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Rose Byrne Turns in One of Her Best Performances Yet in the Final Season of Aerobics Comedy 'Physical'

The 80s-set Apple TV+ series is coming to an end with its third season — and with Zooey Deschanel joining the cast.
By Sarah Ward
September 13, 2023
By Sarah Ward
September 13, 2023

Before Damages, Bridesmaids, Bad Neighbours, Bad Neighbours 2 and Platonic, Rose Byrne made her acting debut in the 90s, with Echo Point, Wildside, the OG Heartbreak High and Two Hands among her earliest credits. Physical sends the Australian star a decade further back, and the results have kept proving an insightful and astute gem across three seasons. On paper, the concept was always ace: Byrne, the 80s, aerobics, consumerism, capitalism, body image, mental health, women striving to break through in male-dominated times, and unpacking agency and control. On-screen, Physical instantly strutted into must-watch territory, staying there in 2022's second season and, as streaming since Wednesday, August 2 via Apple TV+, now in 2023's third and final batch of episodes.

Created by Annie Weisman after the writer and producer previously pondered domesticity in Desperate Housewives and Suburgatory, Physical bends and flexes with Byrne (Teenage Mutant Ninja Turtles: Mutant Mayhem) as Sheila Rubin. The series' protagonist was a stay-at-home San Diego mother when the first episode dropped in 2021. Not long afterwards, Sheila became an aerobics entrepreneur. Physical's voyage from premiere to swansong has focused on the how, why, costs and consequences of that path — with clear eyes as much as flung-around limbs. Like On Becoming a God in Central Florida and GLOW before it, it isn't an exercise in nostalgia. Although this show looks the part, and gloriously, all thanks to meticulous production design, costume design and cinematography, it also peers backwards unflinchingly.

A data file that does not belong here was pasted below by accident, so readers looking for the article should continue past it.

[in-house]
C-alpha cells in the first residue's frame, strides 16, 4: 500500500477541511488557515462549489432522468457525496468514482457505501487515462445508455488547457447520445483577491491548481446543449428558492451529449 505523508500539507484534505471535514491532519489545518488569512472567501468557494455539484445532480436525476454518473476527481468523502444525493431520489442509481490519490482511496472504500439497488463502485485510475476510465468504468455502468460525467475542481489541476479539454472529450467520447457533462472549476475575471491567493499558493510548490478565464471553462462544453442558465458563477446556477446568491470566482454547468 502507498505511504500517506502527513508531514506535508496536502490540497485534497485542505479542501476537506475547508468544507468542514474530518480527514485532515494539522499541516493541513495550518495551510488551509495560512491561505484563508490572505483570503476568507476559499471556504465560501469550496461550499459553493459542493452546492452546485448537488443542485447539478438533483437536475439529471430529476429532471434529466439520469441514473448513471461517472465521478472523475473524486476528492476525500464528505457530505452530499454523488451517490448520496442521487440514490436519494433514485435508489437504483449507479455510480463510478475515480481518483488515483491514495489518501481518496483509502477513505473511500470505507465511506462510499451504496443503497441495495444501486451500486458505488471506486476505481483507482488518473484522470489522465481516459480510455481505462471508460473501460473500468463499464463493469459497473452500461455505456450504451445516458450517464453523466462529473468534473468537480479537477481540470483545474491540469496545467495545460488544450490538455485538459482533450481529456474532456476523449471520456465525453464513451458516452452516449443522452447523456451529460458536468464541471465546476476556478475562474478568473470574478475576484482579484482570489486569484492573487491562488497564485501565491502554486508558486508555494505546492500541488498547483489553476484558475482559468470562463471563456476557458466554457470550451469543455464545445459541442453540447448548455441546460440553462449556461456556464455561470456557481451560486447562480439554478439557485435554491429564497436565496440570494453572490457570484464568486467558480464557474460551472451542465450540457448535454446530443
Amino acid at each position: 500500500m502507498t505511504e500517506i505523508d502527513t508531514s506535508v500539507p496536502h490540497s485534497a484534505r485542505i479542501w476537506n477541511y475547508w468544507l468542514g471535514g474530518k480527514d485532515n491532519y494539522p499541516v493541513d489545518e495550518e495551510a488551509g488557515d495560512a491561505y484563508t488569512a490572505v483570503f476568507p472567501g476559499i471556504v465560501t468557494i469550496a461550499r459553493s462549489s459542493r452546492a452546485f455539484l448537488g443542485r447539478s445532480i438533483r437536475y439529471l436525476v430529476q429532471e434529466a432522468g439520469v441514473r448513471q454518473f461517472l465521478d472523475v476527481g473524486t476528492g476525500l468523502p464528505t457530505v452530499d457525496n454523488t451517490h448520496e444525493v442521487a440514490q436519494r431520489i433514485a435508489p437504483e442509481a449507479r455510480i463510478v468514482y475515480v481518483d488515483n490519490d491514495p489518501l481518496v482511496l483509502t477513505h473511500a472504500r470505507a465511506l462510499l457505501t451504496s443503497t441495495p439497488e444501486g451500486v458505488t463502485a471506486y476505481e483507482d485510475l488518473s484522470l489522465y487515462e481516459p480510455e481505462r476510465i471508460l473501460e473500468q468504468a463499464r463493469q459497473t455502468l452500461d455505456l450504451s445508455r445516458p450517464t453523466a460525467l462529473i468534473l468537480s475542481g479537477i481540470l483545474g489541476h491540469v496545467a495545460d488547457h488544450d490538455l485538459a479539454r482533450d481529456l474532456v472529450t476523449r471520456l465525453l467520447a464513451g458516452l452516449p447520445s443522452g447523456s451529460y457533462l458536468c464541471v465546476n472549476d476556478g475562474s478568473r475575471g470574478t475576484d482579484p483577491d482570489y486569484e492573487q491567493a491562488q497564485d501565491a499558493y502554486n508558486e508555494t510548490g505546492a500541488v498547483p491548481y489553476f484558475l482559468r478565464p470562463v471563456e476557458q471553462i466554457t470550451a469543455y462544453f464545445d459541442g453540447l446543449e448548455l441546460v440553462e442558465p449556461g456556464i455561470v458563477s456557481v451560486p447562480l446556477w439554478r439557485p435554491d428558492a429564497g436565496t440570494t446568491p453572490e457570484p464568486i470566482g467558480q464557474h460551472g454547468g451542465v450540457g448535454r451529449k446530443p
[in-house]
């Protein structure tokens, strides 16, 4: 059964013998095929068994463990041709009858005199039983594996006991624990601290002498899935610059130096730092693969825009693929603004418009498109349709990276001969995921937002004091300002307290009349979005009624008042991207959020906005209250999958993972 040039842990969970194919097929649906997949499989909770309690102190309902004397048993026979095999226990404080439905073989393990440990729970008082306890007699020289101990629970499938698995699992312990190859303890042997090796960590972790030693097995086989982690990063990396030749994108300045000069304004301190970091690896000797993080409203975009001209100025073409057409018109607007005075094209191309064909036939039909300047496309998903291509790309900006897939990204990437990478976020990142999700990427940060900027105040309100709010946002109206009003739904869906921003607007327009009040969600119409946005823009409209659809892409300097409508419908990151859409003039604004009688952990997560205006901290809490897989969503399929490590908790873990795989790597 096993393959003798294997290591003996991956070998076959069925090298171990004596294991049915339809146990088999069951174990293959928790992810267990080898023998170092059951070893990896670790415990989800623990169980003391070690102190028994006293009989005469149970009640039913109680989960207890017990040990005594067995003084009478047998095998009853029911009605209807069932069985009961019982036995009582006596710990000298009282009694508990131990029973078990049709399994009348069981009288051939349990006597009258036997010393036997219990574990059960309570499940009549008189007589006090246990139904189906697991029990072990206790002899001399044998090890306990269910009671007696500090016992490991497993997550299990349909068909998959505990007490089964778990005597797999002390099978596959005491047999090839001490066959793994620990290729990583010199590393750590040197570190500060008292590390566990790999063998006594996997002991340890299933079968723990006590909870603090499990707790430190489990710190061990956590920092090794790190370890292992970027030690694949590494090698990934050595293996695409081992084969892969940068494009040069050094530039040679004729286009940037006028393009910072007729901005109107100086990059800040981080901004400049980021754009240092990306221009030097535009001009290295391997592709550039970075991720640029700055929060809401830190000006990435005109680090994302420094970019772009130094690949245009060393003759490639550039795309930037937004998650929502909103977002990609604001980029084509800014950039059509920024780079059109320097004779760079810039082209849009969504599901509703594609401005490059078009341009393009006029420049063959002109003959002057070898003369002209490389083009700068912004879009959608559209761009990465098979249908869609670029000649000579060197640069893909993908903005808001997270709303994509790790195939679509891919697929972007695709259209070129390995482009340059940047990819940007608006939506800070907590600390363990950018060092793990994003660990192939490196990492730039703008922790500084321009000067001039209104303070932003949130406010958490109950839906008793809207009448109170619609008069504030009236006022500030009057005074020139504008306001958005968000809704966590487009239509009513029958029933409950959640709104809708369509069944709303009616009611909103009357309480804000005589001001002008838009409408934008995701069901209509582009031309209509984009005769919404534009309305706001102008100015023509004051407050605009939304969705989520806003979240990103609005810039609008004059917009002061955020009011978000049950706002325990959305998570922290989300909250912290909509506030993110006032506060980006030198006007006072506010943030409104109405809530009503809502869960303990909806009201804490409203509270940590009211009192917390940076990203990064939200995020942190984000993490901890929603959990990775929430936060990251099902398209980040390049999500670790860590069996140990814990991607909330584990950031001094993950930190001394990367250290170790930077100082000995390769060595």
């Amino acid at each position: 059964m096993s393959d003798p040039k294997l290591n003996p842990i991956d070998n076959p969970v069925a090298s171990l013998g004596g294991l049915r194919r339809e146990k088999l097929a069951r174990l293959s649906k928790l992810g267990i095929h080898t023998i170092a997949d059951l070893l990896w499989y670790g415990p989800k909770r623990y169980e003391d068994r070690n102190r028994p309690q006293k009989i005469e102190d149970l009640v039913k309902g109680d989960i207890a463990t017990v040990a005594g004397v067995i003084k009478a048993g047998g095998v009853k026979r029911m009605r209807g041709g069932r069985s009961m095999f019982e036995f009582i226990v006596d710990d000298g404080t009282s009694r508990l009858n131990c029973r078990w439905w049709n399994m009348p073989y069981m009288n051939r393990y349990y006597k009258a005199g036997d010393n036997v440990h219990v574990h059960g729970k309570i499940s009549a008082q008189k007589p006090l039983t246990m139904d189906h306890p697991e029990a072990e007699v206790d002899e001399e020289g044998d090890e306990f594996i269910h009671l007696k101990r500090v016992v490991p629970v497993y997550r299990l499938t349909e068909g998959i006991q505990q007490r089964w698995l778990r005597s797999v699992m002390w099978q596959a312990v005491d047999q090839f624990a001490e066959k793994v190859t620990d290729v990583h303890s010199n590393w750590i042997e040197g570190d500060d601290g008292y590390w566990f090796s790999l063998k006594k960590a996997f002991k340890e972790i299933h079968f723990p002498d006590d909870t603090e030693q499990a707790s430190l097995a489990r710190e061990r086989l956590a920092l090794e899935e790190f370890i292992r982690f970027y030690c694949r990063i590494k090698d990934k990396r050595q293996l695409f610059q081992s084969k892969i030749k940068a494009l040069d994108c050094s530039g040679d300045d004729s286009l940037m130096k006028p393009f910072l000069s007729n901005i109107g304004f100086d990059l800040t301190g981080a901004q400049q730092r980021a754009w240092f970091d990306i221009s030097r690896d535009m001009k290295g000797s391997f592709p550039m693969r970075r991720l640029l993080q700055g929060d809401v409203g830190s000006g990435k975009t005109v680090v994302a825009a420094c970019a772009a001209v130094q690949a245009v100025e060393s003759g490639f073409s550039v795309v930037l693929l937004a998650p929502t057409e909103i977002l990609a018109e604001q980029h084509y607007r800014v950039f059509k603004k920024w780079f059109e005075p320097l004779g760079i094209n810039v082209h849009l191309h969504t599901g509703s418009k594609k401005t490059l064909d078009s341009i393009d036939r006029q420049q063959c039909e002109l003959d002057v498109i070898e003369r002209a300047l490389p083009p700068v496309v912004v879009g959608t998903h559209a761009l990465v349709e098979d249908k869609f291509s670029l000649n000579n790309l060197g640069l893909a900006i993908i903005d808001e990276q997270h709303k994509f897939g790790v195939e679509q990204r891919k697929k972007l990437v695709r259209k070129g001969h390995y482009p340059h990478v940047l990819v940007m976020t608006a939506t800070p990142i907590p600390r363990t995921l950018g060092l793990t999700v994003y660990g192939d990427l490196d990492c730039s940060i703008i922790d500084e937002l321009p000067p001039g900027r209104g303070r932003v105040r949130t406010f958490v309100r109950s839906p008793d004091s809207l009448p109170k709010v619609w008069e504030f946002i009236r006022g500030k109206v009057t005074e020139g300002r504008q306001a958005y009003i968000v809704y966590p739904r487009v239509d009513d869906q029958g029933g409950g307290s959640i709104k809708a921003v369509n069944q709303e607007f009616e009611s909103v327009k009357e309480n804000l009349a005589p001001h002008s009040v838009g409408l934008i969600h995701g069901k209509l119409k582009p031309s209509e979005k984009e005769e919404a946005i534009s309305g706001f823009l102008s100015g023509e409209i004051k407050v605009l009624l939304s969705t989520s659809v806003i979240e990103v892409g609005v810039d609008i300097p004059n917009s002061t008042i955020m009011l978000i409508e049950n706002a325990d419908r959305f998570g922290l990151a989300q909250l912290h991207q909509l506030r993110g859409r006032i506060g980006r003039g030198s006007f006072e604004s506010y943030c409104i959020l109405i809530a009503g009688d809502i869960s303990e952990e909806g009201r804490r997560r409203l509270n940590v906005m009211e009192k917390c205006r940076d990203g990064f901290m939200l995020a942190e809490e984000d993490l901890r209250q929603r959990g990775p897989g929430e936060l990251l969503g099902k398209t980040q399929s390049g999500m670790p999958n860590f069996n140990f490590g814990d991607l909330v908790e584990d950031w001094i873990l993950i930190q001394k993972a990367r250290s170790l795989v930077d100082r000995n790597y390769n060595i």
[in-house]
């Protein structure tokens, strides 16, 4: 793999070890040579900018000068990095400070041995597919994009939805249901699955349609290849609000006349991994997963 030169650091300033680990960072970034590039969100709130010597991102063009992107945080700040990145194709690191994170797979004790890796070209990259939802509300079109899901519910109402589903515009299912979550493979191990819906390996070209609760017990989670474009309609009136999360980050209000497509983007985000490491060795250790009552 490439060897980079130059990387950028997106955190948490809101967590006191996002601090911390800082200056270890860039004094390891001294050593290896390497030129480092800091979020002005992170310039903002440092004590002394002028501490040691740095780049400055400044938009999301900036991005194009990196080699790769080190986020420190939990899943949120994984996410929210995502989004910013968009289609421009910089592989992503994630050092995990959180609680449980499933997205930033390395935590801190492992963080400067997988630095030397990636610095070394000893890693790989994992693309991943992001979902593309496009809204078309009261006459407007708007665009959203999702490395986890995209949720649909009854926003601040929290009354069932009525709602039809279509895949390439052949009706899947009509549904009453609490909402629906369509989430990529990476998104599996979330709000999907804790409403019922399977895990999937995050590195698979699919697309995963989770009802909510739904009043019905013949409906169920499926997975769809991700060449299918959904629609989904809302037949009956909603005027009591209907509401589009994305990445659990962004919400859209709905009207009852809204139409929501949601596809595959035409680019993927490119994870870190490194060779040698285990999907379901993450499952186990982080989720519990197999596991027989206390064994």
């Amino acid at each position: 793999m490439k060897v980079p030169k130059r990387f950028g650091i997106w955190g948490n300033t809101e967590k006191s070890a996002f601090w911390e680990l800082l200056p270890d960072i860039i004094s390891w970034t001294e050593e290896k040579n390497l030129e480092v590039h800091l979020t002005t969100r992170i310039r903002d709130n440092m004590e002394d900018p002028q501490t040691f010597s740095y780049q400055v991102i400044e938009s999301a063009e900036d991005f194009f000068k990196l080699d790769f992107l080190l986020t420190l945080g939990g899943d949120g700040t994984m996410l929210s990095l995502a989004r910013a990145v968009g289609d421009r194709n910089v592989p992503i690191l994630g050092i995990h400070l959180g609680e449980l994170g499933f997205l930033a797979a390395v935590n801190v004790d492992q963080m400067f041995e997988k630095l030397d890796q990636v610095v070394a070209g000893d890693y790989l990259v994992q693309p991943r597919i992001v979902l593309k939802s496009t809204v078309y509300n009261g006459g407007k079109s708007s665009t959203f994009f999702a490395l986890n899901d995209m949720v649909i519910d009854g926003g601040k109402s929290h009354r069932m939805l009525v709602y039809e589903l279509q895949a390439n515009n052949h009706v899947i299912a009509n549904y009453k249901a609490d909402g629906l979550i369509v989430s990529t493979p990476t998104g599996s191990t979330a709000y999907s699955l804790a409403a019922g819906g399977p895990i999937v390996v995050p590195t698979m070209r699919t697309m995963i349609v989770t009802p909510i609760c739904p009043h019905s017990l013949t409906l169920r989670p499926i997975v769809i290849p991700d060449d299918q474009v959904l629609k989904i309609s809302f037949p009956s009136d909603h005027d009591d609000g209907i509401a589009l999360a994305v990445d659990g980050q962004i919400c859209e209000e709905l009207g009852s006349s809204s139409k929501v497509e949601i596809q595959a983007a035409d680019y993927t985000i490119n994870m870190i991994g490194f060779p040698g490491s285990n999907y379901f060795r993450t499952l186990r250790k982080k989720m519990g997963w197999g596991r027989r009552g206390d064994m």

Slipping into a leotard, then getting the blood pumping, isn't merely a quest for fitness for the show's central figure. The late, great Olivia Newton-John mightn't have sung "let's work through our troubles while working up a sweat" (unsurprisingly; it isn't catchy at all), but that's always been the thrust in a series that revels in dark comedy yet shimmers with empathy. Among those tussles: Sheila's opinion of herself, including of her body; her complicated relationship with food; and the self-critical voice in her head, which Physical literalises. Her marriage to Danny (Rory Scovel, Babylon), who talks the progressive talk yet is still happy with her largely on housewife duties, has also had a significant impact on her self-esteem.

That's Sheila's status quo at the outset. From there, Physical has kept striding through her ups and downs with humour as well as ambition — covering the self-loathing, the lack of fulfilment, the catharsis that aerobics brings and the professional route that it sets her on. In the show's ten-episode third and final season, its central figure is doing well but wants more, such as national exposure and fame. Sheila has also learned to be kinder to herself, at least as herself, even while juggling being newly single, Danny grappling with their split, sharing custody of their daughter Maya (Grace Kelly Quigley, Killing Time), making the leap to TV and going all-in on the burgeoning wellness industry. But when Hollywood actor Kelly Kilmartin (Zooey Deschanel, Dreamin' Wild) encroaches into her territory, the new scolding tone in Sheila's brain has her voice.